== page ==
During the period 1987-2009 the Southwest Region (now West Coast Region) collected beach seine fish samples in the San Diego area in conjunction with eelgrass restoration projects. Data collected included location, species, length and number.
This dataset contains detections of acoustic tagged fish from two general locations: Golden Gate (east and west line) and Pt. Reyes. Several Vemco 69khz acoustic receivers were deployed at each of these general locations. The Golden Gate receivers were deployed beginning in April 2005 while the Pt Reyes receivers were deployed beginning in July 2008. The tagged fish in the dataset include all fish tagged by NOAA Santa Cruz and some green sturgeon tagged by NOAA in the Columbia River and Willapa Bay. Only a subset of these tagged fish were detected at the Golden Gate and Pt. Reyes. There are detections of many more fish that are not in the list of tagged fish in this dataset.
The project’s objective is to document movement patterns and survival rates of Chinook salmon, steelhead, green sturgeon, and other fish from several sources in the Central Valley of California. Juvenile salmonids from hatcheries or wild caught are implanted with small acoustic transmitters and the location of the fish are recorded on receivers that are placed throughout the watershed from Redding to the Golden Gate. Over 70 receiver locations with over 150 receivers monitor the movement of these fish. These receivers record the date, time, and unique identification number of transmitters that pass within listening range of the receivers. The first acoustic tagging studies began in 2006 and continue today.
Scientists from NOAA Fisheries Service's Benthic Resources Group and NOAA Center for Coastal Environmental Health and Biomolecular Research participated in a six-day (November 1-6, 2010) research cruise aboard NOAA's newest Fisheries Survey Vessel (FSV), the Bell M. Shimada , to investigate deep-water sponges and corals between San Diego, CA and Seattle, WA. Remotely operated vehicle (ROV) surveys were conducted in Sur Canyon, south of Monterey Bay; on The Football, a bank north of San Francisco Bay; on Coquille Bank off the OR coast, and two sites within the Olympic Coast National Marine Sanctuary (OCNMS).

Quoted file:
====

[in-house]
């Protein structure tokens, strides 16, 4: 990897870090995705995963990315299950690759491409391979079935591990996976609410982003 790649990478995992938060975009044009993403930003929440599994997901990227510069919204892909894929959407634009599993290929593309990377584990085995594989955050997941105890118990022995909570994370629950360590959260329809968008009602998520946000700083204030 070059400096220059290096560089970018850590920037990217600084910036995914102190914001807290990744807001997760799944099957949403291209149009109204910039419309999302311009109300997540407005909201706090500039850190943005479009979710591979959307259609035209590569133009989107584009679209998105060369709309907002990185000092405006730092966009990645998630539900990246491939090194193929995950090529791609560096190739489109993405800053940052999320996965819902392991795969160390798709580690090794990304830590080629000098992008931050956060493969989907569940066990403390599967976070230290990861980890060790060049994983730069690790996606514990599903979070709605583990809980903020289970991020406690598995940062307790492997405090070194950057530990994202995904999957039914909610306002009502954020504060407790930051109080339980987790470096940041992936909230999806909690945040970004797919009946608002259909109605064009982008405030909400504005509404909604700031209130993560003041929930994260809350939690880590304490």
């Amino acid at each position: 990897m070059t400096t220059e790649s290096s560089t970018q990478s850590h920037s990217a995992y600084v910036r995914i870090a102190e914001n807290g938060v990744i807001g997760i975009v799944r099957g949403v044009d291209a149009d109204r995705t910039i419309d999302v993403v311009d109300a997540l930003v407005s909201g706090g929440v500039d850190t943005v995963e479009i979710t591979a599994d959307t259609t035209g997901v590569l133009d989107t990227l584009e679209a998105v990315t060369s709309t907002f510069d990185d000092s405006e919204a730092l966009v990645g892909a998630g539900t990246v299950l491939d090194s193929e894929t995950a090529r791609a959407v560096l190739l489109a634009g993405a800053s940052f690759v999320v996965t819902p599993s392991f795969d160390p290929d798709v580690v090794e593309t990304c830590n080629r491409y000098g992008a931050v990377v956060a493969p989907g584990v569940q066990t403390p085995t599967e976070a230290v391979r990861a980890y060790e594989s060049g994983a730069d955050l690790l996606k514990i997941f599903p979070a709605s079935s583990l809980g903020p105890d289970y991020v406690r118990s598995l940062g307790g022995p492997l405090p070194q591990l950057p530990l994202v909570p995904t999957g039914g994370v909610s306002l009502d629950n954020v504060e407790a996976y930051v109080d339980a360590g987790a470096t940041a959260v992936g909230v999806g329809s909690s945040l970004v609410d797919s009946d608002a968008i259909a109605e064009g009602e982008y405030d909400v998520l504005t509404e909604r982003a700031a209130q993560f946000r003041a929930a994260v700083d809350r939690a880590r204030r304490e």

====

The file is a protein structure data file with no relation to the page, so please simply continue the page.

An aerial monitoring program was conducted during the period 1962 - 2007 in cooperation with aerial spotters working for the commercial purse seine fleet. Flights were conducted throughout the year to estimate abundance of pelagic fishes off California and Baja California, Mexico. Measurements were recorded for each identifiable species in 10'-longitude by 10'-latitude blocks. This file gives the legacy species codes assigned to each sighted fish group and their equivalent ITIS species codes. Each legacy species code may contain one and up to four species sighted in a group of fish spotted by the pilot in one block area during a flight.
This project was part of a larger international project (SPLASH) designed to estimate the abundance and determine the population structure for humpback whales throughout the North Pacific involving the governments of Canada and Mexico as well as multiple agencies within the government of the U.S. The primary study methods were photo-identification and biopsy sampling. Passive acoustics were used to aid in finding aggregations of whales. In addition, biological and oceanographic data were collected to better characterize the whale’s environment, and survey data were collected for all other cetacean and pinniped species observed. Biopsy samples were also taken from other cetacean species, primarily in areas where they have been poorly sampled in the past. The Hawaiian Island Humpback Whale Sanctuary (HIHWS) collaborated on this cruise by sending two skilled photographers on each leg of survey effort. The U.S. Navy collaborated on this cruise by funding the acoustic and oceanographic sampling.